It's not an easy time to be a manufacturer in Singapore.
The sector is undergoing a painful restructuring process as the Government tries to ramp up productivity and phase out low-cost, labour-intensive manufacturing processes.
Tighter foreign worker quotas have led to labour shortages and higher wage costs as companies struggle to fill vacancies, while rising rents and utility fees have added to the squeeze.
At electronic component assembly company Add-Plus, for instance, profit margins are expected to be about 15 per cent this year, compared to 18 per cent to 20 per cent in previous years.
Meanwhile, demand from other countries for Singapore-made goods remains tepid five years after the global financial crisis - a bane for manufacturers here as two-thirds of manufactured goods are exported.
In the first half of the year, the manufacturing sector contracted 3.2 per cent, compared with growth of 5.5 per cent in the construction sector and 4.1 per cent in services- producing industries.
For the full year, economists expect manufacturing to grow by a mere 0.2 per cent.
Some factories have recently caved in under the pressure. Micron Semiconductor Asia and chemicals firm ISK Singapore shut their operations here last month, laying off 345 employees in total.
Such closures, on top of shrinking output, mean that the size of Singapore's manufacturing sector has shrunk relative to the overall economy. The sector's share of gross domestic product (GDP) has dipped from 27 per cent in 2005 to 20.7 per cent last year.
To some extent, this is an inevitable outcome of Singapore's ongoing economic restructuring.
Not all types of manufacturing lend themselves to the high value- added and capital-intensive processes that Singapore is targeting.
But painting the whole sector with the same gloomy brush is also misleading. Some segments are still doing well, even as others struggle to keep their heads above water.
Which segments will survive?
HEADLINING the woeful state of manufacturing here is the electronics segment. This is one of the largest industries in the sector, accounting for about a third of total manufacturing.
The industry has been struggling to remain competitive amid the emergence of lower-cost global players in China, Taiwan and South Korea, and technological developments such as the smartphone.
But while it has temporarily powered down, the electronics segment has not completely short-circuited. Output grew 1.9 per cent in the second quarter this year, although it is still down 4.1 per cent for the first six months of the year.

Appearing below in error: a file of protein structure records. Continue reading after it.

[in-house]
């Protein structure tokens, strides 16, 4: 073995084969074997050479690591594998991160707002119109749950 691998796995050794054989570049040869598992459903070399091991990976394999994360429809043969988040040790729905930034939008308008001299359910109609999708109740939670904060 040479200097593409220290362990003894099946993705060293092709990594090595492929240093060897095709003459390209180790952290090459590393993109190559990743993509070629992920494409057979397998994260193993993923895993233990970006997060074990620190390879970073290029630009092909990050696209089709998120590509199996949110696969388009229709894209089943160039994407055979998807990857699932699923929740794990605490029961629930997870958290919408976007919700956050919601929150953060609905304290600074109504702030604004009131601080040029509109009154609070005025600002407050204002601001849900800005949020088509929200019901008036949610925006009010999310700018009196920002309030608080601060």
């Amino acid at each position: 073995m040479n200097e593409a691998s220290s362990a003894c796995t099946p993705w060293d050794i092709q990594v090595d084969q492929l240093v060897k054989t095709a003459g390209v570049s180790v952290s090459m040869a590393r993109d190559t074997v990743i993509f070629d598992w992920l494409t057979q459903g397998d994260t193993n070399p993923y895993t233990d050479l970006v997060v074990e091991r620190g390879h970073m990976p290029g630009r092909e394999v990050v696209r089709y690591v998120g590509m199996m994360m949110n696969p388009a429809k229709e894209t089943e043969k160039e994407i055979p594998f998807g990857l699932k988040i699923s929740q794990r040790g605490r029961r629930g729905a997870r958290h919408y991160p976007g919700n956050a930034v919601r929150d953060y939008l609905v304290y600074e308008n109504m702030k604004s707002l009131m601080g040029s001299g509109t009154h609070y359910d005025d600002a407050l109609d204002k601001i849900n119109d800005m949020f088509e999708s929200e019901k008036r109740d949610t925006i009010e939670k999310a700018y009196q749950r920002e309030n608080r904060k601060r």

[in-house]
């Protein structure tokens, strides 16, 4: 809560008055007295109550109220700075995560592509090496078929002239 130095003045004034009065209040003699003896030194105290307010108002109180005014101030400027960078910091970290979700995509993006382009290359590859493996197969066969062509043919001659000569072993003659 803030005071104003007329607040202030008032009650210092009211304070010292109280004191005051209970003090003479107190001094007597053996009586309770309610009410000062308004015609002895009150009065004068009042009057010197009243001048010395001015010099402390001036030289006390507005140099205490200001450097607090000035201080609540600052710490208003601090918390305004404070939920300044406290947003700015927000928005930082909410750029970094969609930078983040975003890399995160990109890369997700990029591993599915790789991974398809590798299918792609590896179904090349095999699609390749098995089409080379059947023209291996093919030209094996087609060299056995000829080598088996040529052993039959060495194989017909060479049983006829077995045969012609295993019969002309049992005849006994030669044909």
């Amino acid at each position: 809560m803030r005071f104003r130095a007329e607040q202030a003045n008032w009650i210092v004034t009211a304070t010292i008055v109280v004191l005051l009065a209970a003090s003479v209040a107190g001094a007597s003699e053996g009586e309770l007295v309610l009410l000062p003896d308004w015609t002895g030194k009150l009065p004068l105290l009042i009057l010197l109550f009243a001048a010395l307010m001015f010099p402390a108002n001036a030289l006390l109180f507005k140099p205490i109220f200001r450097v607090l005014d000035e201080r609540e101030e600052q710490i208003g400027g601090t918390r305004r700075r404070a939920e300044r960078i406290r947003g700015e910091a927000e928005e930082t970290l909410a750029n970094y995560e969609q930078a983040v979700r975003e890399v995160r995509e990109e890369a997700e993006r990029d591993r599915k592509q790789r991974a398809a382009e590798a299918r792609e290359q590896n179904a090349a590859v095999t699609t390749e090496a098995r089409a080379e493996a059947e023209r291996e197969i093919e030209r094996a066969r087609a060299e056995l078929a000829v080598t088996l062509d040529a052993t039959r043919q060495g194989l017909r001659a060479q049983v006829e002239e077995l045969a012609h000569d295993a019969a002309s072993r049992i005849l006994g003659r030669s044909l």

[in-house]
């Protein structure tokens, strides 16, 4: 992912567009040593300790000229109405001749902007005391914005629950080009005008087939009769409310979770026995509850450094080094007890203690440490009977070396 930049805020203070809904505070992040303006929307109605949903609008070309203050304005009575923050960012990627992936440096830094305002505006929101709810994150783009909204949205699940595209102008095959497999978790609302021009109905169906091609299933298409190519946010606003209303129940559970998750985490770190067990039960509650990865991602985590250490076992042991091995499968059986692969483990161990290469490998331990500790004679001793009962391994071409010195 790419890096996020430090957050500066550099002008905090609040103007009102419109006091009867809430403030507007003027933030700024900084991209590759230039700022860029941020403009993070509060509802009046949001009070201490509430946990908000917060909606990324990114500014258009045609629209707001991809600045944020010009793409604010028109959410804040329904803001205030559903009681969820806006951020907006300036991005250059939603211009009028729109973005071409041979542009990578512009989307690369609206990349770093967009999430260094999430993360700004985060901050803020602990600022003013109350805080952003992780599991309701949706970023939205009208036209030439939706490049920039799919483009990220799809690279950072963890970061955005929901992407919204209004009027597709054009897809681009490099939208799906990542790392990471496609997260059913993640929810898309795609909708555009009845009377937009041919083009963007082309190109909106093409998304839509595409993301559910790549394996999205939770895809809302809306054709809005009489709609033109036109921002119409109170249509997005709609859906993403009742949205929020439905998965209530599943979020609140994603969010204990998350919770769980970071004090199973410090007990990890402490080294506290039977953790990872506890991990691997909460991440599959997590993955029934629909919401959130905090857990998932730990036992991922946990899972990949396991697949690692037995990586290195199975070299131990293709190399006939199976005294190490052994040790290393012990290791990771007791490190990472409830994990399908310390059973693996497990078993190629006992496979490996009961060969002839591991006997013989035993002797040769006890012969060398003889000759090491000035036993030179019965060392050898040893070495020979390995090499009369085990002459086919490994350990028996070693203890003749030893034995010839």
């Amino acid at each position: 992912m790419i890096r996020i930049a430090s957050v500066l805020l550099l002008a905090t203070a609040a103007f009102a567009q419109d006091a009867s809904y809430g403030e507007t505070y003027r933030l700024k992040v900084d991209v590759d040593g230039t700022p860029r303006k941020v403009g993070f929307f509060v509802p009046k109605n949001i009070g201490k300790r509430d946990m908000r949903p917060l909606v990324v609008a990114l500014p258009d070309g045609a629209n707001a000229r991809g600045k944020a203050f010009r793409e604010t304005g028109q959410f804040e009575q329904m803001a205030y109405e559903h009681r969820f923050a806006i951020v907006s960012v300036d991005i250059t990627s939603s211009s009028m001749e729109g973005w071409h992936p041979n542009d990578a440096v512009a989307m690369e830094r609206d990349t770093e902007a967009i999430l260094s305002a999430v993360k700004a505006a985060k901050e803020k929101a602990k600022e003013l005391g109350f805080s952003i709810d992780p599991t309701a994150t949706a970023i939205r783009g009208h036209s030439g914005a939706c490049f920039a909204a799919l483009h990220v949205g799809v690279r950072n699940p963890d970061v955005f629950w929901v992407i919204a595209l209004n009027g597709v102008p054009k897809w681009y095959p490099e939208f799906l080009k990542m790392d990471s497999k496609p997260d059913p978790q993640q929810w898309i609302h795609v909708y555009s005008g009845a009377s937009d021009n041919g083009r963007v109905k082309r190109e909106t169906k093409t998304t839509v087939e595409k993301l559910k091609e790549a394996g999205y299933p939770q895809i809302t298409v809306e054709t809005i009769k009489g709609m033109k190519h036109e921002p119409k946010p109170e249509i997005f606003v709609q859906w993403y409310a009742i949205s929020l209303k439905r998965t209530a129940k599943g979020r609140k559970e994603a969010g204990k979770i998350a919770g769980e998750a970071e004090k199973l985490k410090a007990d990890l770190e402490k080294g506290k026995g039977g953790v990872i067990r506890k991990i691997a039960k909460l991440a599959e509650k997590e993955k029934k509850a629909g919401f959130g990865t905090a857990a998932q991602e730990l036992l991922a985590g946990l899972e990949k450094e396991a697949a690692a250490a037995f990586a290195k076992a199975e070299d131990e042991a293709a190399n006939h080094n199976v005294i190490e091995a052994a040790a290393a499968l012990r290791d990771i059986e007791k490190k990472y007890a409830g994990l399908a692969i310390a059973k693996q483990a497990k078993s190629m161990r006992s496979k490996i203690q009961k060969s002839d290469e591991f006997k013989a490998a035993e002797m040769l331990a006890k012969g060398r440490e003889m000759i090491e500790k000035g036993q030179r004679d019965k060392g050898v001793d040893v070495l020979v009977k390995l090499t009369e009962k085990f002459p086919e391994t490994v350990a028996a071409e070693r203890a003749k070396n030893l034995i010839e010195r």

An encouraging sign of the resilience of the electronics segment comes from companies such as ASE Singapore. This company provides services to companies manufacturing chips for smartphones and tablets.
While the company expects a muted outlook for the rest of the year due to stagnating growth in demand, it is maintaining its presence in Singapore despite the difficulties of economic restructuring.
"There is the necessary infrastructure here to support a semiconductor cluster, and no semiconductor company can function in isolation... We need other companies in the industry here to provide support services and to be our customers," said Mr Lee Kwai Mun, ASE's president for Southeast Asia.
Less certain is the future of the relatively small food manufacturing and processing industry, often highlighted as one that could do more to raise productivity. Food, beverages and tobacco make up about 3 per cent of manufacturing output here.
Some companies in the sector have taken steps towards mechanisation: Seng Hua Hng Foodstuff, which manufactures Camel Nuts, installed new machinery on its production floor earlier this year.
This has more than doubled the factory's production capacity.
However, CIMB economist Song Seng Wun said food manufacturing and processing is moving away from Singapore and "increasingly done out of Johor".
"Traditional manufacturing processes like food processing have to be very mechanised rather than labour intensive... If not, companies would rather move to Johor where costs are slightly lower and they can still be close to their Singapore market," he said.